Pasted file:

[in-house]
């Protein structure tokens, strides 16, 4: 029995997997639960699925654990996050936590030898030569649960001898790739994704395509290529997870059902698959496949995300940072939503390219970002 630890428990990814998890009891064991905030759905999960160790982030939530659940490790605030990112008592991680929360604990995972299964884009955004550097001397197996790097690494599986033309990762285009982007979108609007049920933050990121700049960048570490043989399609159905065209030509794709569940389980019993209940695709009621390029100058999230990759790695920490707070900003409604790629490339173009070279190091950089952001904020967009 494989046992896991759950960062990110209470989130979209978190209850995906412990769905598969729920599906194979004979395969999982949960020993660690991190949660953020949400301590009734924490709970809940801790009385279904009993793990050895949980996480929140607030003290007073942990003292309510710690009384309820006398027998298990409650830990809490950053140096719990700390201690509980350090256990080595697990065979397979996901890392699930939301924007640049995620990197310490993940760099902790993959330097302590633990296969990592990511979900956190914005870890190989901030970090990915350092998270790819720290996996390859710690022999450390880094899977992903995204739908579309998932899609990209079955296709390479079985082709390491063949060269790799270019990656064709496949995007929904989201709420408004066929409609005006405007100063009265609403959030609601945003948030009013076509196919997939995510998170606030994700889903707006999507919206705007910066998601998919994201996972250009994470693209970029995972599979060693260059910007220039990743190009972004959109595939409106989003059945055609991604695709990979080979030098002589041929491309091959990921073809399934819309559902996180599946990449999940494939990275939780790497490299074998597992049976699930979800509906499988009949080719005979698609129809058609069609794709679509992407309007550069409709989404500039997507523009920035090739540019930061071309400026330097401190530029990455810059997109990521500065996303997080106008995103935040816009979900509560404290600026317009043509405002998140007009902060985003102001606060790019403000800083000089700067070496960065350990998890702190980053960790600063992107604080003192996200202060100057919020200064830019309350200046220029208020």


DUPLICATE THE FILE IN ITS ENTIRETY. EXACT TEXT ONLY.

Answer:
[in-house]
């Protein structure tokens, strides 16, 4: 029995997997639960699925654990996050936590030898030569649960001898790739994704395509290529997870059902698959496949995300940072939503390219970002 630890428990990814998890009891064991905030759905999960160790982030939530659940490790605030990112008592991680929360604990995972299964884009955004550097001397197996790097690494599986033309990762285009982007979108609007049920933050990121700049960048570490043989399609159905065209030509794709569940389980019993209940695709009621390029100058999230990759790695920490707070900003409604790629490339173009070279190091950089952001904020967009 494989046992896991759950960062990110209470989130979209978190209850995906412990769905598969729920599906194979004979395969999982949960020993660690991190949660953020949400301590009734924490709970809940801790009385279904009993793990050895949980996480929140607030003290007073942990003292309510710690009384309820006398027998298990409650830990809490950053140096719990700390201690509980350090256990080595697990065979397979996901890392699930939301924007640049995620990197310490993940760099902790993959330097302590633990296969990592990511979900956190914005870890190989901030970090990915350092998270790819720290996996390859710690022999450390880094899977992903995204739908579309998932899609990209079955296709390479079985082709390491063949060269790799270019990656064709496949995007929904989201709420408004066929409609005006405007100063009265609403959030609601945003948030009013076509196919997939995510998170606030994700889903707006999507919206705007910066998601998919994201996972250009994470693209970029995972599979060693260059910007220039990743190009972004959109595939409106989003059945055609991604695709990979080979030098002589041929491309091959990921073809399934819309559902996180599946990449999940494939990275939780790497490299074998597992049976699930979800509906499988009949080719005979698609129809058609069609794709679509992407309007550069409709989404500039997507523009920035090739540019930061071309400026330097401190530029990455810059997109990521500065996303997080106008995103935040816009979900509560404290600026317009043509405002998140007009902060985003102001606060790019403000800083000089700067070496960065350990998890702190980053960790600063992107604080003192996200202060100057919020200064830019309350200046220029208020």